The principles that apply to any entrepreneurial enterprise also apply to complex projects.  It is true that large companies do have significant cash reserves and that these reserves have grown significantly since the 2007-2010 depression.  But a major program requires a large infusion of resources that constitutes a significant barrier to entry, and so such reserves contribute to the financial stability necessary to undertake such efforts.  Profit is not realized on every project.  This may sound surprising to those unfamiliar with public administration, but this is the case because it sometimes is worth breaking even or taking a slight loss so as not to lose essential organizational knowledge.  It takes years to develop an engineer who understands the interrelationships of the key factors in a jet fighter: the tradeoffs between speed, maneuverability, weight, and stress from the operational environment, like taking off from and landing on a large metal aircraft carrier that travels on salt water.  This cannot be taught in college nor can it be replaced if the knowledge is lost due to budget cuts, pay freezes, and sequestration.  Oftentimes, because of their size and complexity, project start-up costs much be financed using short term loans, adding risk when payments are delayed and work interrupted.  The withhold rule adds an additional, if not unnecessary, dimension of risk to project success.

Given that most of the artifacts that are deemed necessary to handle and reduce risk are done in a collaborative environment by the contractor-government project team through the Integrated Baseline Review (IBR) process and system validation–as well as pre-award certifications–it seems that there is no clear line of demarcation to place the onus of inadequate business systems on the contractor.  The reality of the situation, given cost-plus contracts for development contracts, is that industry is, in fact, a private extension of the defense infrastructure.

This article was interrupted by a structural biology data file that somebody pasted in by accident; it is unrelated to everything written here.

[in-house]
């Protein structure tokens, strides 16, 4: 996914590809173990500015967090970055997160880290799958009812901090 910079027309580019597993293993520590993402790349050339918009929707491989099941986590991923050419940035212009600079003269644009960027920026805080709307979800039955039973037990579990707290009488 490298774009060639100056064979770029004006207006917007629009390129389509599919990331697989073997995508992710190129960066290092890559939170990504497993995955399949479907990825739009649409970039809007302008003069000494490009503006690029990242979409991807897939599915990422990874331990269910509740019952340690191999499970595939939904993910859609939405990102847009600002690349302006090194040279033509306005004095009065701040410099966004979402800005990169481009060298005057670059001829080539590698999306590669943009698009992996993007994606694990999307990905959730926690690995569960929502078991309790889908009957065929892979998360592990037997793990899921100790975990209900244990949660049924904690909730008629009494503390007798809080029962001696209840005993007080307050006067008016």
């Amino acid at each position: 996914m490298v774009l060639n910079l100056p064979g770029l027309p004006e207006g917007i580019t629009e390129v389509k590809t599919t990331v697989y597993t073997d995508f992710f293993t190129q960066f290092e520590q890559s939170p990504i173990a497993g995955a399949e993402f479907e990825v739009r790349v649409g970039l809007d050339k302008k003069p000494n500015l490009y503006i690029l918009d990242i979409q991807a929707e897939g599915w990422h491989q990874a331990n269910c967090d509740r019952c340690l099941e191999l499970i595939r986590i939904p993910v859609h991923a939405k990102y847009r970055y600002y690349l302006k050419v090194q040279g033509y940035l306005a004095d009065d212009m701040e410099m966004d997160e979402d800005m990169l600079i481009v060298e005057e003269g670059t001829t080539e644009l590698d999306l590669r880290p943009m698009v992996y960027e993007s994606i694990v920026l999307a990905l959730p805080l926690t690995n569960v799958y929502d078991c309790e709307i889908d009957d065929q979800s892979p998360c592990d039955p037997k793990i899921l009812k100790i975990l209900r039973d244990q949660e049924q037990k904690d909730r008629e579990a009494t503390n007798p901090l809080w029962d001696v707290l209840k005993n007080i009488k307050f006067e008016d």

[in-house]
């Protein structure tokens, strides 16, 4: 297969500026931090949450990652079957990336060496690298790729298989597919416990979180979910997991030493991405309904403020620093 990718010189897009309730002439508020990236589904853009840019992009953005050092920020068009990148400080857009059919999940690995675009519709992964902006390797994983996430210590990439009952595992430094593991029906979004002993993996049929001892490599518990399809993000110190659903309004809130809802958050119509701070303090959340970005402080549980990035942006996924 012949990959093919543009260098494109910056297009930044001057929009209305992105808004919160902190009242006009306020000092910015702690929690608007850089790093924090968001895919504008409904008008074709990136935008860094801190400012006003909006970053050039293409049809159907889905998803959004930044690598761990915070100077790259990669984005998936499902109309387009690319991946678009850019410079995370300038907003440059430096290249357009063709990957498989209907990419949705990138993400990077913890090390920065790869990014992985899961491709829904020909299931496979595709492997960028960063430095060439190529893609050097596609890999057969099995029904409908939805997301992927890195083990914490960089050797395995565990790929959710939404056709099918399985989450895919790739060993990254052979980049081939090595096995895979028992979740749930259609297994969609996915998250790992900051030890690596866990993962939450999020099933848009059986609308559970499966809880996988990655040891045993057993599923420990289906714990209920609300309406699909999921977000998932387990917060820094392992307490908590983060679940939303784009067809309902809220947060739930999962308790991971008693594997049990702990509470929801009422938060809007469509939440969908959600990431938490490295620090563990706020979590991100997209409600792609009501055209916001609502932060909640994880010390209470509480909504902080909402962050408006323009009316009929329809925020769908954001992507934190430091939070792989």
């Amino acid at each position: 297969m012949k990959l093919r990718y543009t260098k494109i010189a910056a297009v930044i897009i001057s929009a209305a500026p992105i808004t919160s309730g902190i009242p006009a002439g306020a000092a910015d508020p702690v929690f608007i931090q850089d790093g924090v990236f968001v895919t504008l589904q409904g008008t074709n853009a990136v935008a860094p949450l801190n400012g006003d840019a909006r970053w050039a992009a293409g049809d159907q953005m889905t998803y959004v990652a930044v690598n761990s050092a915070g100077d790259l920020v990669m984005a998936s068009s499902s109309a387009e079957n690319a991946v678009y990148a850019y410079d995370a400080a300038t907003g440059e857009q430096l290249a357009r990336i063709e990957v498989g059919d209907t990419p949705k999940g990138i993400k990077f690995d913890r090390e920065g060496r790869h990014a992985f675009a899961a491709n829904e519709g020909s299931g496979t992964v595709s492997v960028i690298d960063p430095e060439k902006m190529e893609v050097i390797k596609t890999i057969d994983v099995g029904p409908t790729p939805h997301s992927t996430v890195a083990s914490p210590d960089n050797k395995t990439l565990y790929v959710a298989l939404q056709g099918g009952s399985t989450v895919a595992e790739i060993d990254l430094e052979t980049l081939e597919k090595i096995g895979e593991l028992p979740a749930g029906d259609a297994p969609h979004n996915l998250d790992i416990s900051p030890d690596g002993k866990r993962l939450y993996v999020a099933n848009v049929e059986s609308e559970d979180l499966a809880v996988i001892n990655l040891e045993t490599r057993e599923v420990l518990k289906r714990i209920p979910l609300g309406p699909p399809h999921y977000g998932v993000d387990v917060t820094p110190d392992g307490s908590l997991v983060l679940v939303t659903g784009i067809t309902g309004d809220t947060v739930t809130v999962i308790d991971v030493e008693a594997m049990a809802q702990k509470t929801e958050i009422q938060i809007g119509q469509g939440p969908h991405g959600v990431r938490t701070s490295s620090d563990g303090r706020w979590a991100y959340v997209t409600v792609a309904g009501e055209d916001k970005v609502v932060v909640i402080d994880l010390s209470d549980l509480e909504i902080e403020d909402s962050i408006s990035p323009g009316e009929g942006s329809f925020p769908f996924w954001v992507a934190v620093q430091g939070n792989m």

It is true that a line must be drawn in the contractual relationship to provide those necessary checks and balances to guard against fraud, waste, or a race to the lowest common denominator that undermines accountability and execution of the contractual obligation.  But this does not mean that the work of oversight requires another post-hoc layer of surveillance.  If we are not getting quality results from pre-award and post-award processes, then we must identify which ones are failing us and reform them.  Interrupting cash flow for inadequately assessed business systems may simply be counter-productive.

As Deming would argue, quality must be built into the process.  What defines quality must also be consistent.  That our systems are failing in that regard is indicative, I believe, in a failure of imagination on the part of our digital systems, on which most business systems rely.  It was fine in the first wave of microcomputer digitization in the 1980s and 1990s to simply design systems that mimicked the structure of pre-digital information specialization.  Cost performance systems were built to serve the needs of cost analysts, scheduling systems were designed for schedulers, risk systems for a sub-culture of risk specialists, and so on.

To break these stovepipes the response of the IT industry twofold, which constitutes the second wave of digitization of project management business processes.